An “investment” always concerns the outlay of some asset today (time, money, effort, etc.) in hopes of a greater payoff in the future than what was originally put in. Where you choose to invest your time and money matters. Shopping locally is an important way we can all support (invest in) the businesses and organizations that we love (every time you purchase from an online retailer, 100% of that money immediately leaves our economy). But, shopping at a locally owned store is only one way of “investing” in our future. Investing your time by volunteering at a nonprofit, serving on a town committee, or coaching a youth team- is also a critical component to strengthening our community and economy. Another often overlooked opportunity investing in our community is through economic investments like retirement accounts, investment club, or community loan funds. Consider investing in the local businesses you love that will be desperate for cash in the coming months. Invest in great local projects your town will initiate—perhaps in energy efficiency or local food systems—that will increase our local resilience. Invest in the entrepreneurs that are creating the innovations and industries of the future- right here in the Upper Valley!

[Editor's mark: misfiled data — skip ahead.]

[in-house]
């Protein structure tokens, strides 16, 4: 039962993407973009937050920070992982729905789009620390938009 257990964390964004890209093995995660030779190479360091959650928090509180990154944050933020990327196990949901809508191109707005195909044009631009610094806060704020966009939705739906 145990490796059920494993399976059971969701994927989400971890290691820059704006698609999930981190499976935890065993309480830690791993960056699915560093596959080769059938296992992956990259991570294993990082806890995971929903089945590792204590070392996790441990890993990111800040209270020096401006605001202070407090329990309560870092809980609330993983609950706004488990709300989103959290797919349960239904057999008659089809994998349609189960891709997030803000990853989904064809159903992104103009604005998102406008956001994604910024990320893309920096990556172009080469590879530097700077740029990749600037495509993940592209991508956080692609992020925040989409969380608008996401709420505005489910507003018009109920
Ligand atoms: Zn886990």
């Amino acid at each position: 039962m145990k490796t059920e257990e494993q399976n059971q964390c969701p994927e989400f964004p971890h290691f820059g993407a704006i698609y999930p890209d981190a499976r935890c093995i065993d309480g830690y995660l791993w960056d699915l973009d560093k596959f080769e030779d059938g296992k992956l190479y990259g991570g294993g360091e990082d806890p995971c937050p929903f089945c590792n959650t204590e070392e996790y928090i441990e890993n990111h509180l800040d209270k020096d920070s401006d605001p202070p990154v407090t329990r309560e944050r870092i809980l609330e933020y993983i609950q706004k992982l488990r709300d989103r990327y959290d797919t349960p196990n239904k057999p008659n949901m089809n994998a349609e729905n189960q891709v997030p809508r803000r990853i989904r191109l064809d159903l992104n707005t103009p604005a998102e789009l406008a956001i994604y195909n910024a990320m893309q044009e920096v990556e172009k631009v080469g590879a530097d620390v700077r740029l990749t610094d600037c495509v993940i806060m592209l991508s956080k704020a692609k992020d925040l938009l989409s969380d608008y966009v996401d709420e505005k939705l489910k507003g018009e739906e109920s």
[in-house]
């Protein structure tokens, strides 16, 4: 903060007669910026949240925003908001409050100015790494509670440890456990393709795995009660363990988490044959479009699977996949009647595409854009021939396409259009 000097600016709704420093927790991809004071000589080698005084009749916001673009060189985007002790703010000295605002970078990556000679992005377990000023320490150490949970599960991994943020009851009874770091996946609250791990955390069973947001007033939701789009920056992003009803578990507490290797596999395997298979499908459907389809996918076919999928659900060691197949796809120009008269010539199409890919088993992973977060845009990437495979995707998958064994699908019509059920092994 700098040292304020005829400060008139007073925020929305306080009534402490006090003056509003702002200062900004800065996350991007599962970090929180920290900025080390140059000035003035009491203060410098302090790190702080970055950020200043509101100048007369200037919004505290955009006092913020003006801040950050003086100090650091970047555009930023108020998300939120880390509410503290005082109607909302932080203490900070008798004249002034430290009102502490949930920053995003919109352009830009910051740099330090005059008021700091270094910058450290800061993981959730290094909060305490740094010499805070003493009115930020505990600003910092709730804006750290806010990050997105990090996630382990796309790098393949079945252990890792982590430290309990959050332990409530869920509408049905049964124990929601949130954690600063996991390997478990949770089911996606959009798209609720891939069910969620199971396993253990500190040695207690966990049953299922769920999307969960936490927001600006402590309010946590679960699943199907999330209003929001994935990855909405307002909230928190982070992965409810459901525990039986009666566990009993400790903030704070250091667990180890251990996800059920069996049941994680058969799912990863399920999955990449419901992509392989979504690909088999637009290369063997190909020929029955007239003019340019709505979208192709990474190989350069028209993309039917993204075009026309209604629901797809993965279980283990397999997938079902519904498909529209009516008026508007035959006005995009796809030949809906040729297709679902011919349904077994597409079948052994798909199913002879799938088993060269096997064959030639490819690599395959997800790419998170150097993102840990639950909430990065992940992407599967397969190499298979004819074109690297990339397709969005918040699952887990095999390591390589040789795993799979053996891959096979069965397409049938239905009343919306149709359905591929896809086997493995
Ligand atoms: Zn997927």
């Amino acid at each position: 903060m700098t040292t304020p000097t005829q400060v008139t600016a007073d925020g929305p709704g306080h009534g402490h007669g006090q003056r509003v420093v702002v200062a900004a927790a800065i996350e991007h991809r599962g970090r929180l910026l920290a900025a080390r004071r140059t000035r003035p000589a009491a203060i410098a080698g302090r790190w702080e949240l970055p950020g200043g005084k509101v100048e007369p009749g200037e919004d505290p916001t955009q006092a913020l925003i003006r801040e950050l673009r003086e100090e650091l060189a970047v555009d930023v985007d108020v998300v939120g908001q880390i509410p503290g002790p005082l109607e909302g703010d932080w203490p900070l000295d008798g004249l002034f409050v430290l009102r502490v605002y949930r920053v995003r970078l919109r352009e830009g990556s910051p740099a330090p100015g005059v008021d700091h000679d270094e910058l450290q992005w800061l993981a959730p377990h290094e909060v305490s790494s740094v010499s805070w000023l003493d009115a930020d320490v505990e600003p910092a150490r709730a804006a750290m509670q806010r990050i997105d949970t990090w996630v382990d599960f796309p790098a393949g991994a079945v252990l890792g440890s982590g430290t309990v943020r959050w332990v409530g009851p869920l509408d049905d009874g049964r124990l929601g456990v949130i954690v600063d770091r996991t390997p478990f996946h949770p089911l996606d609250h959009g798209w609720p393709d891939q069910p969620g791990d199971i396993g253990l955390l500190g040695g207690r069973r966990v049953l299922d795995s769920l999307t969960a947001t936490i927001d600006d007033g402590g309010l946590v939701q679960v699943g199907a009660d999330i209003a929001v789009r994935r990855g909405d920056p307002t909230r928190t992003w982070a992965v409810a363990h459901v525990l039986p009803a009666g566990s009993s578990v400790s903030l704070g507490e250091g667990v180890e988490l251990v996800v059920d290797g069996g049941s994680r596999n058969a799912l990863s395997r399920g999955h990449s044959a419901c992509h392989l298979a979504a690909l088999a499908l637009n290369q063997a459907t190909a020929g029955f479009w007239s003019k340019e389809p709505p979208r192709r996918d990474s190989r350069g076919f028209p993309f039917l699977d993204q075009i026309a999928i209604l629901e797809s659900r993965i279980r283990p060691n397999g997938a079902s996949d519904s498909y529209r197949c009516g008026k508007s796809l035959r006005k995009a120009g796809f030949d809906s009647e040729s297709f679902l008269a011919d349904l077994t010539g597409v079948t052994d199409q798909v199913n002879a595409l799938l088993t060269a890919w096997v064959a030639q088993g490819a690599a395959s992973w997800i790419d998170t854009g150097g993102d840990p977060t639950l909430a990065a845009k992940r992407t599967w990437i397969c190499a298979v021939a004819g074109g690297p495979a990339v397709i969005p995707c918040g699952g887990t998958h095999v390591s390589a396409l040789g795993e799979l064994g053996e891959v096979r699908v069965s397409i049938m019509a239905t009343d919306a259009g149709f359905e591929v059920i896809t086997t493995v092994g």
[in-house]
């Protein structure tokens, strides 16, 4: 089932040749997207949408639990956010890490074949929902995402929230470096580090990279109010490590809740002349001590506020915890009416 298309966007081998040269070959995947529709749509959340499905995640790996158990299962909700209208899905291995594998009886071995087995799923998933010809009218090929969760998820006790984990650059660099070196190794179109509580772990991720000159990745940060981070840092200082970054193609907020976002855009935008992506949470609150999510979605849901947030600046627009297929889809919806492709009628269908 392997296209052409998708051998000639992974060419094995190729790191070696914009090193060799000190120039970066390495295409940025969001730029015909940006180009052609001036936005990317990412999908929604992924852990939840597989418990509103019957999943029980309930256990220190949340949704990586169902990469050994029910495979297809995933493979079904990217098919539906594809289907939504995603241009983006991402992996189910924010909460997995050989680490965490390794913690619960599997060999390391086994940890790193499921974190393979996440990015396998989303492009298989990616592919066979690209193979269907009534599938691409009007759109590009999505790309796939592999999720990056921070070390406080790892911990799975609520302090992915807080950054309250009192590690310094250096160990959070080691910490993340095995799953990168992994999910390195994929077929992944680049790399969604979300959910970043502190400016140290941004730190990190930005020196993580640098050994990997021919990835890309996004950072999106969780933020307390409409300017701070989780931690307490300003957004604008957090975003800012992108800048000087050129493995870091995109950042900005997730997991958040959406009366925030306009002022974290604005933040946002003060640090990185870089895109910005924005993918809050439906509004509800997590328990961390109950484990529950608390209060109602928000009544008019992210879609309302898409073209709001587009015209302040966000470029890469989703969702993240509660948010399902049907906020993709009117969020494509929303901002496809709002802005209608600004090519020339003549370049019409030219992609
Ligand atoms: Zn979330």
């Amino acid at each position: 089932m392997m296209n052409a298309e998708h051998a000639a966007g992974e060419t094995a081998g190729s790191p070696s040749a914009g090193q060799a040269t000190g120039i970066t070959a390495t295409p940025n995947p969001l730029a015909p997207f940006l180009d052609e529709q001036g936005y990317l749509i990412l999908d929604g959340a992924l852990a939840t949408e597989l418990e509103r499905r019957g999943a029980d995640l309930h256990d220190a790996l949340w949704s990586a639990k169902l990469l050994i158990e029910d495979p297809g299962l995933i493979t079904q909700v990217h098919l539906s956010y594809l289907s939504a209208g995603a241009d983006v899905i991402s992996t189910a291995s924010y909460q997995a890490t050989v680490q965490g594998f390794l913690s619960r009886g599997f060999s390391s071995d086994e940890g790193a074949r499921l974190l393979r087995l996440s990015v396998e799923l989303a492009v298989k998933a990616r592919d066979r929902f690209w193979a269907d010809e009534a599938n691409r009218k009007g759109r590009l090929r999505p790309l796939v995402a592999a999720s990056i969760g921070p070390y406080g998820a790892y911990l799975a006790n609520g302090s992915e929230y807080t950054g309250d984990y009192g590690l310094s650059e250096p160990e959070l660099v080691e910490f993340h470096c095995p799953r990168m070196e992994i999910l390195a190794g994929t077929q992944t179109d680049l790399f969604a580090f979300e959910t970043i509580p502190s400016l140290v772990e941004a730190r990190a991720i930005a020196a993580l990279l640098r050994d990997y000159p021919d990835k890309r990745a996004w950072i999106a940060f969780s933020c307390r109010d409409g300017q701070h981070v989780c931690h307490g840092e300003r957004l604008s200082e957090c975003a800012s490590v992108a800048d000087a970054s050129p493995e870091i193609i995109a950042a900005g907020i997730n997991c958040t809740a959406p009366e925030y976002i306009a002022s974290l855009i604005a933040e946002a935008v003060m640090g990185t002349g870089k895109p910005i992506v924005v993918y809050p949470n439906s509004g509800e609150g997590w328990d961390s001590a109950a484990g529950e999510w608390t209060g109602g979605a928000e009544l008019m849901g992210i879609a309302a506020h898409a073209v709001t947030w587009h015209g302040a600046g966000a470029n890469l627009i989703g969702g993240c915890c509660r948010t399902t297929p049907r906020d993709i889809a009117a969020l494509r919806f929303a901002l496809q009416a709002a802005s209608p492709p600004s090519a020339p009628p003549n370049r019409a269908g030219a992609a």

Find a collection of inspirations and resources to build awareness and action about how we can all be part of reclaiming our economy to be more resilient, fair, and green.
Easiest Way to Invest in Your Community: Bank Locally
Financial Institutions that are rooted in the Upper Valley invest in our communities!
Local Focus: Unlike larger banks that may take deposits in one state and lend in others, community banks channel their loans to the neighborhoods where their depositors live and work, which helps local businesses and communities thrive.
Relationship Banking: Community bank officers know their customers and may consider family history and discretionary spending in making loans. Megabank loan officers apply impersonal qualification criteria, such as credit scoring, without regard to individual circumstances.
Innovation: As high-tech, high-touch local financial institutions, community banks work with their customers to ensure they have access to innovative products and services while partnering with and investing in financial technology providers. A prime example of community bank innovation is showcased through ICBA’s ThinkTECH Accelerator.
Lending Leadership to Small Business: According to the Federal Reserve’s Small Business Credit Survey: Report on Employer Firms, community banks are the small business lender of choice. (79 percent of independent businesses that used community banks report they were satisfied with their overall experience, compared with 67 percent for large banks and just 49 percent for online lenders.)
Timely Decision-Making: Community banks offer nimble decision-making on business loans because decisions are made locally. Megabanks must often convene loan-approval committees located in another state, far away from their customers.
Community Engagement and Accessibility: Community bank officers are typically deeply involved in their local communities, while megabank officers are often detached from the communities where their branches are located.